I am not of the view that it is necessary to be satisfied that certain conduct will be engaged in by a registered health practitioner before the reasonable belief can be held that the practitioner poses a risk to persons. In my view, it is not even necessary to be satisfied that it is more probable than not that the practitioner will engage in some conduct in the future. In my view, a reasonable belief may be held that a practitioner poses a serious risk to persons if, based upon evidence of past conduct, there is a real possibility that the practitioner will engage in conduct which could be harmful to persons. If the possibility of engaging in the conduct was so remote as to be fanciful, or the possible harm trivial, then I would not think that a belief could reasonably be held that the practitioner posed a serious risk to persons.
Whether or not one would have a reasonable belief, on all the evidence, that the way that the practitioner practises his health profession or the practitioner’s professional conduct is or may be unsatisfactory is a question on which minds might differ. I have been greatly assisted by the views expressed by the assessors when considering such question.
- In responding to the information requests from the Health Ombudsman, AHPRA and the Board, the respondent has been fully cooperative, although, as I will demonstrate, not very consistent in his responses.
- The applicant’s patient was 74 at the time of both treatments. His complaint made verbally to the Office of the Health Ombudsman on 23 August 2019, and recorded as a file note, was that he had treatment on 7 May as a result of which “he felt excess filling with his tongue on the back of his left tooth”. He could not return immediately because of a hospital admission, but in his mind, his return on 6 June was to rectify work done on 7 May 2019. The applicant’s position has always been that the consultations were unrelated and should be considered as separate and distinct.
- The applicant (through his Association) provided clinical notes of both appointments to the Office of the Health Ombudsman including x-rays conducted by him on 7 May, which he accepts are deficient because of cone cutting which he blames on the machine and not on his operation of it. The applicant also responded to AHPRA in its investigation, and it is clear that the issues the subject of the decision largely arise out of the Board’s assessment of the applicant’s responses and not the original complaint.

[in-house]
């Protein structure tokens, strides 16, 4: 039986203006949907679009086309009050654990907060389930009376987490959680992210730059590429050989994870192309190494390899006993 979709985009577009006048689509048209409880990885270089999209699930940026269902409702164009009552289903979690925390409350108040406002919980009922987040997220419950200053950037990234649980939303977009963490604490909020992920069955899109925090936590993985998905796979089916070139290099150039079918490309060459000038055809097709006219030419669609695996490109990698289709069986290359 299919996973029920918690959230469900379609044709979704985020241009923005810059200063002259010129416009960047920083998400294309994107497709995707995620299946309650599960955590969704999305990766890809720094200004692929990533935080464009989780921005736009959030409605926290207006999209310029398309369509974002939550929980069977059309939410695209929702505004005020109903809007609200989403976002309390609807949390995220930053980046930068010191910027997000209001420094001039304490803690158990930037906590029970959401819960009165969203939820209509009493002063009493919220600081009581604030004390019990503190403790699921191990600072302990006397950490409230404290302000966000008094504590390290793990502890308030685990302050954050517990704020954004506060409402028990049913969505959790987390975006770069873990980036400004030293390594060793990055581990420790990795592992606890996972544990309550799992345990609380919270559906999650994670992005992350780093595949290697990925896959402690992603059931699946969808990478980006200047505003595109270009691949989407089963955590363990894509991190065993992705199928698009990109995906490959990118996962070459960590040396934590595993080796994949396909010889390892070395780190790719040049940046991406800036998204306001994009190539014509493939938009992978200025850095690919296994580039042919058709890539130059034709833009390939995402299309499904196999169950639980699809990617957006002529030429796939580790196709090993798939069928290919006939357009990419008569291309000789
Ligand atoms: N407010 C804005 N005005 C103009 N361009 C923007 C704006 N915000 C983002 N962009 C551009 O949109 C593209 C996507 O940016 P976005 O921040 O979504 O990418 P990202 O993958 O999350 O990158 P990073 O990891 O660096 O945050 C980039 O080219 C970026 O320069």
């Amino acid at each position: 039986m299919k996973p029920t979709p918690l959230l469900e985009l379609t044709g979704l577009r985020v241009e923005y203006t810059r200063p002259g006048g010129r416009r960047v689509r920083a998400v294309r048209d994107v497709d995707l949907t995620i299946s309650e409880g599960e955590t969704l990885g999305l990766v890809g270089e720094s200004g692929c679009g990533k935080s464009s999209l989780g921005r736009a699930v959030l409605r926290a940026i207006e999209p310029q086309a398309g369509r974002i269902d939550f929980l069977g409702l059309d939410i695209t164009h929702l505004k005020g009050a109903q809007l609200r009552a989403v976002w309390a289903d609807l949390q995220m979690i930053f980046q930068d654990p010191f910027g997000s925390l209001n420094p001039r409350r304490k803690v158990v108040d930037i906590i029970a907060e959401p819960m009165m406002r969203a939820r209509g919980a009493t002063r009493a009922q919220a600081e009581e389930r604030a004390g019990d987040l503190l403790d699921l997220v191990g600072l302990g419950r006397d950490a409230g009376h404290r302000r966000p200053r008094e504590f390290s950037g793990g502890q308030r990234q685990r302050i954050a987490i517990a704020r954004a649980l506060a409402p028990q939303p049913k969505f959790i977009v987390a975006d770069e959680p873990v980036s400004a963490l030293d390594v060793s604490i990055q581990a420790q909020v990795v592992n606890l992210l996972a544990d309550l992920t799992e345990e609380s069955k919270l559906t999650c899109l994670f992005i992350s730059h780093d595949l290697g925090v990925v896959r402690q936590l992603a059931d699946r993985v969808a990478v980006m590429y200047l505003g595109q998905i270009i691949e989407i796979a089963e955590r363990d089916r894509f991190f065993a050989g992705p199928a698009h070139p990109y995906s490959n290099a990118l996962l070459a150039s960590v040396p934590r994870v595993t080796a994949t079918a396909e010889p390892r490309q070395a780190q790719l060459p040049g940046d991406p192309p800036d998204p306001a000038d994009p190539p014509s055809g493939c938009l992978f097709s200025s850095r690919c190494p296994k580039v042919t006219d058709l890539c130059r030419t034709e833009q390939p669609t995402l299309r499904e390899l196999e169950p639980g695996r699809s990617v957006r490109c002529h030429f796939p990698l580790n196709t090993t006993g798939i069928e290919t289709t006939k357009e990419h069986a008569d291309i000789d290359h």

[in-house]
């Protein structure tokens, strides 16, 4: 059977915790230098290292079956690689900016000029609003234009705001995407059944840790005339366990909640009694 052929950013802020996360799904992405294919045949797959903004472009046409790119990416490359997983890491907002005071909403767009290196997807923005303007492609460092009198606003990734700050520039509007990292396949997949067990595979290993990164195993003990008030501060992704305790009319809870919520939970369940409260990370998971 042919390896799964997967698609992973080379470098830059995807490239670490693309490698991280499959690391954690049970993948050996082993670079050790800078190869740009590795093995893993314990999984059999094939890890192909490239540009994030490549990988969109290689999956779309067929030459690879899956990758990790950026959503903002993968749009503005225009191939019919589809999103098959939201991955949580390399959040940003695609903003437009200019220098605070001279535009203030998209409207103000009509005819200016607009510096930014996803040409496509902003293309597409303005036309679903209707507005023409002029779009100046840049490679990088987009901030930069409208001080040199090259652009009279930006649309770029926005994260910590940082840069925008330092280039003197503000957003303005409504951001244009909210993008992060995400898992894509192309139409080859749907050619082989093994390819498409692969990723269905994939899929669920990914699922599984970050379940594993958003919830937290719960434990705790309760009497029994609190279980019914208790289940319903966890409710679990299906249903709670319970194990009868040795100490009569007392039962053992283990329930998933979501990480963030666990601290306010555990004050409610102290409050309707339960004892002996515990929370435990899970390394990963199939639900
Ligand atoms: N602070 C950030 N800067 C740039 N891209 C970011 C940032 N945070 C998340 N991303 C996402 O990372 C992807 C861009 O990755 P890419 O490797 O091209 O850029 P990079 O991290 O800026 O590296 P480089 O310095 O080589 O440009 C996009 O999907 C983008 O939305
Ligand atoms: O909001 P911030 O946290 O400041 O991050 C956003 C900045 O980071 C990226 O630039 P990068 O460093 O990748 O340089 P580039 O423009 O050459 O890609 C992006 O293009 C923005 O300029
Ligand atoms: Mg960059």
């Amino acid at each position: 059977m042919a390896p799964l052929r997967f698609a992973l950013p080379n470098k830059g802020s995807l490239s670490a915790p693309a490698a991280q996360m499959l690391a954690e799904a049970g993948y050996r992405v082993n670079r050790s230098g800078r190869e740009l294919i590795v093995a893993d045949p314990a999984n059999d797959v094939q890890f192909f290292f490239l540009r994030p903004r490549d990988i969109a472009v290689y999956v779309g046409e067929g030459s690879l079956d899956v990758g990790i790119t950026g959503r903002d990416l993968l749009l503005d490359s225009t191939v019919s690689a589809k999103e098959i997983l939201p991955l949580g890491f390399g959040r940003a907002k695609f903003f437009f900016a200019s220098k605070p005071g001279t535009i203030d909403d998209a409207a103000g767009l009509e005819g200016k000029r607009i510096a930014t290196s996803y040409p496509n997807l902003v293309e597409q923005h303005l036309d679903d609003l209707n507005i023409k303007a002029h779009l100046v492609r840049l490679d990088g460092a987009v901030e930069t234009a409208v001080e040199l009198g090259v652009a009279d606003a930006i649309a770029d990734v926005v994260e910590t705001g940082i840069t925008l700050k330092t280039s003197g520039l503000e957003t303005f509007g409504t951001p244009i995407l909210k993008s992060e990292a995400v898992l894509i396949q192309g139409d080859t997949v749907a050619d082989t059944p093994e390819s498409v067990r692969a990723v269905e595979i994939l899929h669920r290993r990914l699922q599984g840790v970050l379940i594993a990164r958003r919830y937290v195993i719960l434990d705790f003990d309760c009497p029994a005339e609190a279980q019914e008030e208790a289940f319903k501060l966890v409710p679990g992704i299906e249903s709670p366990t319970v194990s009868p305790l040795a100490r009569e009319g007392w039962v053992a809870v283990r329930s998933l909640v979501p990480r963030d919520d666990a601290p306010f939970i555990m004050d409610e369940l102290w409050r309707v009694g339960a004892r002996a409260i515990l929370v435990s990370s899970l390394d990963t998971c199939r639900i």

- For reasons that will become clear, and on a fresh hearing on the merits on the material before the Tribunal, I have concluded that it is not necessary to dissect the minutiae of the arguments advanced by the parties.
- The decision notice the subject of the review application has been supplemented by a formal Statement of Reasons filed by the Board on 21 October 2020, pursuant to section 21(2)(a) of the QCAT Act, under the name of its solicitor.
- The decision ultimately was critical of the applicant (in relation to the 7 May and the 6 June consultations), in relation to three areas of practice, namely, record-keeping, aetiology and management of non-carious tooth loss, and his use of diagnostic radiographs. As noted earlier, the criticisms largely came from his various responses to the Health Ombudsman and AHPRA in which he sought to respond to specific questions asked of him.
- It is common ground that proper clinical record-keeping is essential for a health practitioner to ensure the health and safety of the public.
- By virtue of section 41 of the National Law, relevant codes and guidelines promulgated by the Board are evidence of proper practice for a registered dentist. In relation to record-keeping, the relevant code of conduct provides:
Maintaining clear and accurate health records is essential for the continuing good care of patients or clients. Practitioners should be aware that some national boards have specific guidelines in relation to records. Good practice involves:
- (a)keeping accurate, up to date, factual, objective and legible records that report relevant details of clinical history, clinical findings, investigations, information given to patients or clients, medication and other management in a form that can be understood by other health practitioners; –
- The position of the applicant now is that, prior to the 7 May consultation (his first with the patient), he reviewed clinical notes relating to the patient made by other practitioners in the practice in 2010 and 2011, which informed his diagnosis and recording on that day. He did not say this in his response to the Health Ombudsman, or in his response to AHPRA on 23 November 2019.
- The decision notice and statement of reasons (in relation to this issue of record-keeping) note that he did not record in the clinical notes, details of discussing with the patient information respecting the dental examination, results, possible causes, treatment options and costs, prior to undertaking the treatment. In his response to the Health Ombudsman the applicant (through his agent the Australian Dental Association Queensland), said that “After an examination” he explained to the patient his dental status, including worn cavities on teeth 22 (a number of aspects), 34, 33, and made recommendations for treatments.
- The records of the 7 May consultation refer to discussion of a treatment plan (pros and cons of treatment), explained, a quote is given, “verbal consent”. In his further submission to AHPRA on 12 April 2020 he says all this was discussed “prior to” the related treatment. He now says in his latest affidavit that “During the examination” he checked the conditions of the patient’s teeth and read them out loud, and these were recorded by his assistant in the visual charts.